A report Monday (July 28) from the Trichordist, a blog that often focuses on regulatory issues that would affect songwriters, accuses Pandora co-founder Tim Westergren of supporting anti-gay politician Jason Chaffetz, but a closer look at Westergren’s donation history seems to illustrate that, as is so often the case, the truth is a bit less controversial.
David Lowery, the writer of the article, referenced the database of OpenSecrets.org, a site that collects information on political donations, to illustrate his point. A cursory look at OpenSecrets’ data on Westergren shows the entrepreneur having regularly donated money to politicians and political action committees (PACs) dating back to 2004, when he gave the presidential candidate John Kerry $2,000 (the only donation, it’s worth noting, where Pandora wasn’t attributed in any way). OpenSecrets shows Westergren has donated to over 40 politicians and PACs since 2004, totaling $192,268. Over 40 of those donations were to Democratic Party-aligned politicians and PACs (including Barack Obama), but also include Senator Orrin Hatch, famous stalwart of the Republican party.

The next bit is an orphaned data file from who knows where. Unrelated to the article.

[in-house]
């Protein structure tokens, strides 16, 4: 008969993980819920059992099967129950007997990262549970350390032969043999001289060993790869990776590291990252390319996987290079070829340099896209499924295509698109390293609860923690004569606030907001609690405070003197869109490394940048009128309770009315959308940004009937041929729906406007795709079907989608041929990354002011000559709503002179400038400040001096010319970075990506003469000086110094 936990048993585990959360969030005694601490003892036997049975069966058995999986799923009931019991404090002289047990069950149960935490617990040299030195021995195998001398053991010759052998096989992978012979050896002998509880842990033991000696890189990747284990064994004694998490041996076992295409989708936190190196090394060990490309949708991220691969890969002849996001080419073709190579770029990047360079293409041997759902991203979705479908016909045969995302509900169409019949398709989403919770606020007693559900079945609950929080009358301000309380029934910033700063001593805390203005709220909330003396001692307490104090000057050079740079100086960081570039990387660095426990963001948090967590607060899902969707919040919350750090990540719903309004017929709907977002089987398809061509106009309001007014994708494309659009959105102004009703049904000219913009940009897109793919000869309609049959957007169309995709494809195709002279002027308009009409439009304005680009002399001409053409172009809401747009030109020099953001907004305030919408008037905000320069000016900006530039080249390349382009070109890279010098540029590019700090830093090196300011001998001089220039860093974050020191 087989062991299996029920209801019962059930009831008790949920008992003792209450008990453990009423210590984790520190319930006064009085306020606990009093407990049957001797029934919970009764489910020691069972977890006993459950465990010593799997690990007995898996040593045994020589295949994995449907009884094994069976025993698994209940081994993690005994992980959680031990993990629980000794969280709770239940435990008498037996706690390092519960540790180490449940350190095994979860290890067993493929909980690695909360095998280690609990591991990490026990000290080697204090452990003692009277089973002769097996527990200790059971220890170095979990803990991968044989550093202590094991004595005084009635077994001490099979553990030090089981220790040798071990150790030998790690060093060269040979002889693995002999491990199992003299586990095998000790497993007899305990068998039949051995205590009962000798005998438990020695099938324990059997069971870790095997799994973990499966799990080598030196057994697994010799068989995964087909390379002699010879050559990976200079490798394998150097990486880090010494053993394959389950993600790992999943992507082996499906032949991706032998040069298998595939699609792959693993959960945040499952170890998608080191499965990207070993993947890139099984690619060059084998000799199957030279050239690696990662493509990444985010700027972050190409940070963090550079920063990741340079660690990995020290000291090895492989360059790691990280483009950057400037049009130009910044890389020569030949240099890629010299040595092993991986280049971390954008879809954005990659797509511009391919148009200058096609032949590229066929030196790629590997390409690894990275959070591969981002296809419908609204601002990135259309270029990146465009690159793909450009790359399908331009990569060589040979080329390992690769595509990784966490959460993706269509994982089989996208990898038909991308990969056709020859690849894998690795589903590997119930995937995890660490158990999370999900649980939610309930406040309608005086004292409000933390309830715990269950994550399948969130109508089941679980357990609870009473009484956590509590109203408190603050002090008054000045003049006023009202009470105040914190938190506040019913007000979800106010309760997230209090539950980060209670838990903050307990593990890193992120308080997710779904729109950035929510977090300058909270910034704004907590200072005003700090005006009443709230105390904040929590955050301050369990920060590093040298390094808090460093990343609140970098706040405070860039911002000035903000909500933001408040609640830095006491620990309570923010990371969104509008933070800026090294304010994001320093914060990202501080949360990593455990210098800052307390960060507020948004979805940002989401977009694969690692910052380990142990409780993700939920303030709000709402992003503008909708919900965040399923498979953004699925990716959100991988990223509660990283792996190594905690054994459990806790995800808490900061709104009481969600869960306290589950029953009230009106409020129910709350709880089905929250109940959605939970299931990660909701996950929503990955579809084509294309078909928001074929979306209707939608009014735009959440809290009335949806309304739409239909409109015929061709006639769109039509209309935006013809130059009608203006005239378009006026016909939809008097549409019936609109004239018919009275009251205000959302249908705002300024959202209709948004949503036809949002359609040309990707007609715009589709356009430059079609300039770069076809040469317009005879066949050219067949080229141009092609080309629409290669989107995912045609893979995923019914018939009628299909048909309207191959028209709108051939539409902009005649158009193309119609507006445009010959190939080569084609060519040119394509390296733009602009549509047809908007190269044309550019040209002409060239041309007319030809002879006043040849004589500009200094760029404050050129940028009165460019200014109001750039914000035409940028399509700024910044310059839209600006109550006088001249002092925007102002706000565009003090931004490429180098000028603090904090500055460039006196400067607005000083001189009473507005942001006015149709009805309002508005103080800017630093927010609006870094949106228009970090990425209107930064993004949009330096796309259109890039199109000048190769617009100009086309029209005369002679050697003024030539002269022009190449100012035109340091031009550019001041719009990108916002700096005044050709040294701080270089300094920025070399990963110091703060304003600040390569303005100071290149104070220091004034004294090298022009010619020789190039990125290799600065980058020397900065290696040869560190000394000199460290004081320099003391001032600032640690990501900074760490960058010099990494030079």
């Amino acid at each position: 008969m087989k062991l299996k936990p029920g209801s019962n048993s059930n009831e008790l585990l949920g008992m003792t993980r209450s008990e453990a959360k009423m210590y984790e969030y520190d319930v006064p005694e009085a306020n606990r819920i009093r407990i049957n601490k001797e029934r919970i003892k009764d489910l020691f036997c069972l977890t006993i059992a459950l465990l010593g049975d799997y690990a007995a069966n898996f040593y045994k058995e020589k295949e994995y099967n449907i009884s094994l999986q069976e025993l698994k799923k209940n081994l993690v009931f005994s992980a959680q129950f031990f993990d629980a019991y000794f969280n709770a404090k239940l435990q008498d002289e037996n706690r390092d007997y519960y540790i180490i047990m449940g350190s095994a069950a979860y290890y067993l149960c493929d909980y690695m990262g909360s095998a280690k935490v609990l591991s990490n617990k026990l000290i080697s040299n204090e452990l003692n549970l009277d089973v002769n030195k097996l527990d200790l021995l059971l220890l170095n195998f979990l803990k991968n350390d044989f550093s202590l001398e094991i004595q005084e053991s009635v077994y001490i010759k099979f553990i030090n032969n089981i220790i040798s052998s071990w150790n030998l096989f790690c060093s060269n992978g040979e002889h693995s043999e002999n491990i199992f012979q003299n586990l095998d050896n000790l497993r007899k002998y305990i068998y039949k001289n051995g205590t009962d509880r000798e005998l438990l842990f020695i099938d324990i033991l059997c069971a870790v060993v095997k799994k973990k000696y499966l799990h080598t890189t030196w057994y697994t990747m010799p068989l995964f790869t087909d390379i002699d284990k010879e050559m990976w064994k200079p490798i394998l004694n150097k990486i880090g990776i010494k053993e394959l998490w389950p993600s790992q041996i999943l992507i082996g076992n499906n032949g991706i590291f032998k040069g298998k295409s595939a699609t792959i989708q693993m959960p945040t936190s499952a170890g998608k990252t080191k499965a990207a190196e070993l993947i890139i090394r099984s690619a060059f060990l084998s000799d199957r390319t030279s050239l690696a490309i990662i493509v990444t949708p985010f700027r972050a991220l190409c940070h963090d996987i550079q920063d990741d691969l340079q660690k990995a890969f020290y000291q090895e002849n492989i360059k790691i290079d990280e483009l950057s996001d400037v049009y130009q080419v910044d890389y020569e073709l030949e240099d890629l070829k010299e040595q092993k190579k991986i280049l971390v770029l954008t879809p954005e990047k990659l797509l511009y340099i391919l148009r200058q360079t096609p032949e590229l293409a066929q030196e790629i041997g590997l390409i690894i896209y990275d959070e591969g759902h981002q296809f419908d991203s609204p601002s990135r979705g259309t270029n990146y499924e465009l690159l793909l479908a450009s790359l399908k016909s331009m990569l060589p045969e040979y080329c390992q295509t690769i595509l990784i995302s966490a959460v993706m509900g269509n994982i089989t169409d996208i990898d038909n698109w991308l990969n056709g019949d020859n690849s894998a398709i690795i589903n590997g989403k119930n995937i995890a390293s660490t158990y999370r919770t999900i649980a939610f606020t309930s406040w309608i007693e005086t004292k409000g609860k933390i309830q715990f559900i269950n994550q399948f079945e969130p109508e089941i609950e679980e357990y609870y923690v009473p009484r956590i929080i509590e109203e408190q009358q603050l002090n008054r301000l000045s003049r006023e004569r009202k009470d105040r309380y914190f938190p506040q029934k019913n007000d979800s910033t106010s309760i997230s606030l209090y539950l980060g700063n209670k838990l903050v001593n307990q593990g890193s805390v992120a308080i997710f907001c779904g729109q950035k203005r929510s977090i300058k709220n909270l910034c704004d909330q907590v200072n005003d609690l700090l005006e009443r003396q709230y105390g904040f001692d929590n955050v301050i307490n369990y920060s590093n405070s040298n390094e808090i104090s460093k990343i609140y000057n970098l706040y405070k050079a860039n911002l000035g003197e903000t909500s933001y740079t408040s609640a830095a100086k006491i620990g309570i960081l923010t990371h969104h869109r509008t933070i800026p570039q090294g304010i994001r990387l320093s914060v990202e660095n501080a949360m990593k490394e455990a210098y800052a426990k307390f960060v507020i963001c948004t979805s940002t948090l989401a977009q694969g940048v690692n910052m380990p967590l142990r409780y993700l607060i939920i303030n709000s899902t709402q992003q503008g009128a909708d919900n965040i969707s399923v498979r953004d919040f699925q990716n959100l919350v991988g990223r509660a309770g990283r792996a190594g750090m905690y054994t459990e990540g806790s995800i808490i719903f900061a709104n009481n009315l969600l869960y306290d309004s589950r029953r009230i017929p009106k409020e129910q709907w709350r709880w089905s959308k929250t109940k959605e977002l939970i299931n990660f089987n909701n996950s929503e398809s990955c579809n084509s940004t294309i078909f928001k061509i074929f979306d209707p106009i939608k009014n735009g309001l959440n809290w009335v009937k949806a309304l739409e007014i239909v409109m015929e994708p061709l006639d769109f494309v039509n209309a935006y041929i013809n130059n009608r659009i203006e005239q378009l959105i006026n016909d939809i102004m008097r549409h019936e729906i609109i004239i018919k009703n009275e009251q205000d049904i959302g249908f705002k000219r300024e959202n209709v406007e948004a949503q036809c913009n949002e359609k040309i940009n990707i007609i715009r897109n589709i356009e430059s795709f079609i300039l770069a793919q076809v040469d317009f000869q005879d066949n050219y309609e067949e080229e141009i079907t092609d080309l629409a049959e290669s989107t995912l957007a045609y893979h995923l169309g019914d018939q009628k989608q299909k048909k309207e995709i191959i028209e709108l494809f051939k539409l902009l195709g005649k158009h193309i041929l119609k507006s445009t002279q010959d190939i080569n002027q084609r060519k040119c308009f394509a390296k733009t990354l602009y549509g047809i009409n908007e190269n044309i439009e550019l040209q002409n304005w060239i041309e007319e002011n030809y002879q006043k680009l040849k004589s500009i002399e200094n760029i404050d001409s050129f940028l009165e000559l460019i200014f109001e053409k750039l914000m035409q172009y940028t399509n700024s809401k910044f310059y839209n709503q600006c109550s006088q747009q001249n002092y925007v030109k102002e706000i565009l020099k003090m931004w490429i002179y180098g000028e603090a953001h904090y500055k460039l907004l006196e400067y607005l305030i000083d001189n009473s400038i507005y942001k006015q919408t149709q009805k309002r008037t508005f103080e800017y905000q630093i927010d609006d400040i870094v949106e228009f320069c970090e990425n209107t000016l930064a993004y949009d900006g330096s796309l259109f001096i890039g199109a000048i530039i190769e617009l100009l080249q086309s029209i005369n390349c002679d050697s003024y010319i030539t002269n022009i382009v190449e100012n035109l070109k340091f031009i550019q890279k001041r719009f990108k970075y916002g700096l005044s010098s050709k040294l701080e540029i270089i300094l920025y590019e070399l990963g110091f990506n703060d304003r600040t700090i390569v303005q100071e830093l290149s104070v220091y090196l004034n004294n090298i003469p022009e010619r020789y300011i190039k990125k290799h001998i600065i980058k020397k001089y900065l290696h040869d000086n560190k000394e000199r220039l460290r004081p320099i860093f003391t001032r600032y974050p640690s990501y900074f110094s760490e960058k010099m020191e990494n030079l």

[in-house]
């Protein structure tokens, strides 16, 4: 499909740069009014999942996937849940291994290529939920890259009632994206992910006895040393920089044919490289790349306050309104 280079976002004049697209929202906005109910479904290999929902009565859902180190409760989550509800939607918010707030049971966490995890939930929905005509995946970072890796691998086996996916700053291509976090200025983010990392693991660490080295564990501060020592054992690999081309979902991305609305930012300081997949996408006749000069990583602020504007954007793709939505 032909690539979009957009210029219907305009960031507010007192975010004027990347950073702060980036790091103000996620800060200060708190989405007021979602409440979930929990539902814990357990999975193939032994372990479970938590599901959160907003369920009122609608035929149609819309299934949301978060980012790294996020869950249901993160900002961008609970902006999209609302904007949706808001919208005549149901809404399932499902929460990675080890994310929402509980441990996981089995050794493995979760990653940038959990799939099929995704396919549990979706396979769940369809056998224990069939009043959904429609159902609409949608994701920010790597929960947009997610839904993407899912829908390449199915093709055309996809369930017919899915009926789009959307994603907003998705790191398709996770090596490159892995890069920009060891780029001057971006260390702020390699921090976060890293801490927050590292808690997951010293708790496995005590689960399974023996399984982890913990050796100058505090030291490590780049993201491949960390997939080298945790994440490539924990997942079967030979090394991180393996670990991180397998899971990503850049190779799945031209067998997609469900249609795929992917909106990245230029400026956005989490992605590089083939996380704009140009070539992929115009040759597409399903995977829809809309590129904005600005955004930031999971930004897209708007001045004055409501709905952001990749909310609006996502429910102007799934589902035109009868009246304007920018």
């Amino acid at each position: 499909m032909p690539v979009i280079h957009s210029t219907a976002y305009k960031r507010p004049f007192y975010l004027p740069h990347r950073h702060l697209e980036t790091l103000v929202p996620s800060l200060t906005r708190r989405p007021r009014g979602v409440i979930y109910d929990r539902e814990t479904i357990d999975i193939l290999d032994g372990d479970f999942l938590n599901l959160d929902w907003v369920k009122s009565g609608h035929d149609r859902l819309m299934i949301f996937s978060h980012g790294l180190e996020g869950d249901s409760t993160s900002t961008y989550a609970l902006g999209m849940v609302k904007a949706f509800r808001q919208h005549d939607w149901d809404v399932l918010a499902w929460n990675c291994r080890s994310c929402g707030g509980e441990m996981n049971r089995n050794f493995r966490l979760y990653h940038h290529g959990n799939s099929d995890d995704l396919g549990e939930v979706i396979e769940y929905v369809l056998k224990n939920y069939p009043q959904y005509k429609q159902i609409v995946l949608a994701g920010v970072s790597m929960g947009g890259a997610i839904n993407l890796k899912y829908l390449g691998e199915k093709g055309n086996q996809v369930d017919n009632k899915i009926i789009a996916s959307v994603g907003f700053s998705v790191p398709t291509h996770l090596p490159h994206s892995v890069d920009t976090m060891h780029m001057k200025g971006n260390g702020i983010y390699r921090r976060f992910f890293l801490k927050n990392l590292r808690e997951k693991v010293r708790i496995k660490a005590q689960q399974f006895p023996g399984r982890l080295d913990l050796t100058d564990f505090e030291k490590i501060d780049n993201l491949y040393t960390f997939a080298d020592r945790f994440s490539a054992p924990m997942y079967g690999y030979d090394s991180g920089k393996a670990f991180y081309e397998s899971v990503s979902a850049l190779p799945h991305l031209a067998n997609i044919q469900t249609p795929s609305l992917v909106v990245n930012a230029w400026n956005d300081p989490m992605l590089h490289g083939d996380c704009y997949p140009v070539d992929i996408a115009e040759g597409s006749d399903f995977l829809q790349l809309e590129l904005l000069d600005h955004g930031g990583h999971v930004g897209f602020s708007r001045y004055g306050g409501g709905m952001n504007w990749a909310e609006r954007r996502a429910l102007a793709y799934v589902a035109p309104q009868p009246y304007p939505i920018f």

Pandora’s director of public affairs, Dave Grimaldi, issued a statement to Billboard, saying that the article “is an unfortunate distraction from the substantive conversation about how to ensure that the music industry thrives well into the future.”
Westergren’s donations seem to indicate no political affiliation other than attempting to draw political support for his company, which has for years been lobbying regulators and the political establishment in seeking a reduction of the statutory royalties Pandora pays to songs’ rightsholders. Westergren and Pandora had backed the Internet Radio Fairness Act until last November, seeking to change how the Copyright Royalty board, a three-member panel in charge of setting the statutory rates for webcasting, sets those rates. Pandora abandoned its campaign behind IRFA, instead attempting to appeal directly to the Copyright Royalty Board. Congressman Chaffetz was a co-sponsor of the House’s draft of IRFA and sits on the House subcommittee in charge of copyright and music licensing.
The company has been aggressive in pursuing changes in (or clever loopholes straight through) policy that would lower the revenue required to provide music to its listeners. Its most recent quarterly financial report, released last week, showed the company paying 50.9 percent of revenue for content acquisition in Q2.
The company has drawn criticism from songwriters and their attendant trade bodies for its lobbying and tactics over digital statutory licensing rates, including relatively well-reasoned arguments from the likes of former employees.
Mr. Lowery refused a request for comment.